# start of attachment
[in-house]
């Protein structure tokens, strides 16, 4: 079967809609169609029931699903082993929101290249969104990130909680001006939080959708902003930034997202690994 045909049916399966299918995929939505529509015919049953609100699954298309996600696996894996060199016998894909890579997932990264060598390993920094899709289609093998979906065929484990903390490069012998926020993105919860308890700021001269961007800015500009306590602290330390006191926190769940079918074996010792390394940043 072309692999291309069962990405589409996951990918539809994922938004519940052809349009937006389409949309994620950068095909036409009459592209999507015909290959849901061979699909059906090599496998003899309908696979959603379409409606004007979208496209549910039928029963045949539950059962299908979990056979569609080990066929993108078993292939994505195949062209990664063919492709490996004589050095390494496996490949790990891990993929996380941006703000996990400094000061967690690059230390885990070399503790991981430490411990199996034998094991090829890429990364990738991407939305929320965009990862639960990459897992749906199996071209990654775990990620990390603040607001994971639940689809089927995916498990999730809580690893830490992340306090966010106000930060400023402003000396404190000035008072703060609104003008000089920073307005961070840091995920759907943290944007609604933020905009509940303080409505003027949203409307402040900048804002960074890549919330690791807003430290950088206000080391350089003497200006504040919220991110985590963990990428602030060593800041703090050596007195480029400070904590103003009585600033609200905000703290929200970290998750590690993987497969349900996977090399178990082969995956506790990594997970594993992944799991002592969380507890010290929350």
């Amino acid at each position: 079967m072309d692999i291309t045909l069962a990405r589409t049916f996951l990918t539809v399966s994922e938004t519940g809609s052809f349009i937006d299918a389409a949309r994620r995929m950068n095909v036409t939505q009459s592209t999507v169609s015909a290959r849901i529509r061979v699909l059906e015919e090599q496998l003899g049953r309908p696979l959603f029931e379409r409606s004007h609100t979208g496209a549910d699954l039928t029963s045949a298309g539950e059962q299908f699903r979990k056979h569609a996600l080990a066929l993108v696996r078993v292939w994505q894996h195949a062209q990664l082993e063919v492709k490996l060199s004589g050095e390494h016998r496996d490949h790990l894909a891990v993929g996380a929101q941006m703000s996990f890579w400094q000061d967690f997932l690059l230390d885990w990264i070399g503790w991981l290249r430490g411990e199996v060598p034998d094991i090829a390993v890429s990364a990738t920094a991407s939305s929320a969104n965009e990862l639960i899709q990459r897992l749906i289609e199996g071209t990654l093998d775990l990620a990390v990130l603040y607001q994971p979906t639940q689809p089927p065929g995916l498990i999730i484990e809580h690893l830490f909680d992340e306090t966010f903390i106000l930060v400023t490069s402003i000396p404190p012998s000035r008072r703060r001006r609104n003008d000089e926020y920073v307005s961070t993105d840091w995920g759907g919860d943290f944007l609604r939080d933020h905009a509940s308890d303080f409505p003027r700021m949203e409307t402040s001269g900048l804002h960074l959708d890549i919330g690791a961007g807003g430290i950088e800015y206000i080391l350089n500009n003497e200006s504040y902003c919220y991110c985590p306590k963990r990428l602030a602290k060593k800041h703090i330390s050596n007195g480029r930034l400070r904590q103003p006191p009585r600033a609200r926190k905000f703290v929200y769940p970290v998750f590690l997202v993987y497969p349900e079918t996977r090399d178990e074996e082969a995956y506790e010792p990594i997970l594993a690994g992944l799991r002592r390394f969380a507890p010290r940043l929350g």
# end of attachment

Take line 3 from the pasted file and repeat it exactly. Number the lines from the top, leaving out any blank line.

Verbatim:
């Amino acid at each position: 079967m072309d692999i291309t045909l069962a990405r589409t049916f996951l990918t539809v399966s994922e938004t519940g809609s052809f349009i937006d299918a389409a949309r994620r995929m950068n095909v036409t939505q009459s592209t999507v169609s015909a290959r849901i529509r061979v699909l059906e015919e090599q496998l003899g049953r309908p696979l959603f029931e379409r409606s004007h609100t979208g496209a549910d699954l039928t029963s045949a298309g539950e059962q299908f699903r979990k056979h569609a996600l080990a066929l993108v696996r078993v292939w994505q894996h195949a062209q990664l082993e063919v492709k490996l060199s004589g050095e390494h016998r496996d490949h790990l894909a891990v993929g996380a929101q941006m703000s996990f890579w400094q000061d967690f997932l690059l230390d885990w990264i070399g503790w991981l290249r430490g411990e199996v060598p034998d094991i090829a390993v890429s990364a990738t920094a991407s939305s929320a969104n965009e990862l639960i899709q990459r897992l749906i289609e199996g071209t990654l093998d775990l990620a990390v990130l603040y607001q994971p979906t639940q689809p089927p065929g995916l498990i999730i484990e809580h690893l830490f909680d992340e306090t966010f903390i106000l930060v400023t490069s402003i000396p404190p012998s000035r008072r703060r001006r609104n003008d000089e926020y920073v307005s961070t993105d840091w995920g759907g919860d943290f944007l609604r939080d933020h905009a509940s308890d303080f409505p003027r700021m949203e409307t402040s001269g900048l804002h960074l959708d890549i919330g690791a961007g807003g430290i950088e800015y206000i080391l350089n500009n003497e200006s504040y902003c919220y991110c985590p306590k963990r990428l602030a602290k060593k800041h703090i330390s050596n007195g480029r930034l400070r904590q103003p006191p009585r600033a609200r926190k905000f703290v929200y769940p970290v998750f590690l997202v993987y497969p349900e079918t996977r090399d178990e074996e082969a995956y506790e010792p990594i997970l594993a690994g992944l799991r002592r390394f969380a507890p010290r940043l929350g």